Shell stirs the pay pot with 126 per cent rise for its CEO

There’s something almost comfortingly familiar about the fuss over Ben van Beurden’s pay package, and the chances are we’ll be talking about another bumper package next year whatever mess our politicians make

James Moore
Chief Business Commentator
Thursday 14 March 2019 13:59 GMT
Shell CEO Ben van Beurden enjoyed a 126 per cent pay rise last year
Shell CEO Ben van Beurden enjoyed a 126 per cent pay rise last year (Reuters)

At a time when our nation is wracked with crisis and run by a malign government of self-serving incompetents, here’s Shell with something that’s comfortingly familiar: a good old-fashioned story of executive greed.

The oil major has just published its annual report which reveals that Ben van Beurden took home €20m (£17m) in pay and bonuses last year. That represented a 126 per cent rise over the previous year, and 143 times what the average employee received.

It was a good one for the company, it’s true.

Underlying profits increased by a third, to £16.3bn, their highest level since 2014. The company took a disciplined approach to costs, which I suppose Mr van Burden can take part of the credit for, although business is a team sport so it wasn’t just down to him.

But Shell was also helped by a recovery in the oil price and oil CEOs have about as much control over that as they do over the price of chewing gum. They just get paid like they do.

Some more of that comforting familiarity could be found in the company’s attempt to justify the unjustifiable. Apparently the package is “consistent” with what’s found in the upper reaches of the FTSE 100, which amounts to saying well they’re all at it so we might as well join in.

But wait, there’s more. Apparently Shell believes in reward packages that are “externally competitive and internally proportionate, meaning the chief executive is the employee with the highest proportion of variable pay as he has the highest level of responsibility”.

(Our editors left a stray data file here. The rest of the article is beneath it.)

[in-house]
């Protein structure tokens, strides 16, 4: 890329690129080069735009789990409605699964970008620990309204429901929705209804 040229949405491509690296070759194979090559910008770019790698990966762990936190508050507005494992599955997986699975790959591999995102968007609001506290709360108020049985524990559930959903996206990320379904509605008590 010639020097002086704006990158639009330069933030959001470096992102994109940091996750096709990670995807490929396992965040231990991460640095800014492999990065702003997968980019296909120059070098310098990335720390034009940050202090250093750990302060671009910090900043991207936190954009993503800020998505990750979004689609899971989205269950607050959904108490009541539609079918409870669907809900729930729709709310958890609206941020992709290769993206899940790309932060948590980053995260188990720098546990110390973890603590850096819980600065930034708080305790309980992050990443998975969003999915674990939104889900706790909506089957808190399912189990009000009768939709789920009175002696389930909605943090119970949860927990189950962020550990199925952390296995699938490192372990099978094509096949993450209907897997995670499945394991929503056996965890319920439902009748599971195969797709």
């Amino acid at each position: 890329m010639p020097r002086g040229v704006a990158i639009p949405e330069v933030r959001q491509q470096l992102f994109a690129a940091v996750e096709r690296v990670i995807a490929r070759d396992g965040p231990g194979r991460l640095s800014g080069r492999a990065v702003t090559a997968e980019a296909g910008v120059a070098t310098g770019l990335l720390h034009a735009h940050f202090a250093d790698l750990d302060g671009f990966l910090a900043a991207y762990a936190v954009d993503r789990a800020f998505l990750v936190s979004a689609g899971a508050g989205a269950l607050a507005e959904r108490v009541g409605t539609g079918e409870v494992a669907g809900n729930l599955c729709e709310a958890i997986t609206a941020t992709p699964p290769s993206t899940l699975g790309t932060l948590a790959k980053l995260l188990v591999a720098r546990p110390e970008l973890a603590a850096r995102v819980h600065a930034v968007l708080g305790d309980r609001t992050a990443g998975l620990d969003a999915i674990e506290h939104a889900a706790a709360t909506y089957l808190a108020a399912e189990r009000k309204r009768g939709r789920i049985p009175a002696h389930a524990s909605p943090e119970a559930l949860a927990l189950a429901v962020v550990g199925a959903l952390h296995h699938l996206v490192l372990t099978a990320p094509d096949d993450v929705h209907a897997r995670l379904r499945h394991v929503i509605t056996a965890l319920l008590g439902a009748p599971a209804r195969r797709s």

Translating the corporate gobbledygook, what they’re saying is that the CEO is the top guy and because of that his pay will vary so that he gets more when he does a stand-up job, or when the oil price goes up, or when the price of chewing gum goes up.

Thing is, the statement implies that when things don’t go so well, he’ll pay a price. And yes, he got a lot less the previous year. But he still pocketed a cool €9m, which is still an absurd amount of money to pay someone in any year, let alone a less than stellar one in which a tanker run by a sub-contractor in Pakistan exploded and killed more than 200 people.

Shell’s big shareholders kicked up a modest fuss, with more than one in four voting against the remuneration report last year. The company said it was “sensitive” to their views, but, well, blah blah blah, and look we’ve linked some of his money to climate change targets, so we aren’t all bad!

This time next year the UK’s economy might have collapsed, we might have an even worse prime minister than the lemon we have now (remember Boris Johnson is still angling for the job), we might have had a general election or two or three.

But Shell will still hand another ridiculous sum to its CEO and its remuneration committee will come up with a mealy mouthed justification for it. Some of its shareholders will say they’re a bit cross but not enough to actually do anything meaningful to address the issue. So we’ll at least have something to cling on to when everything else is crashing down around our ears.

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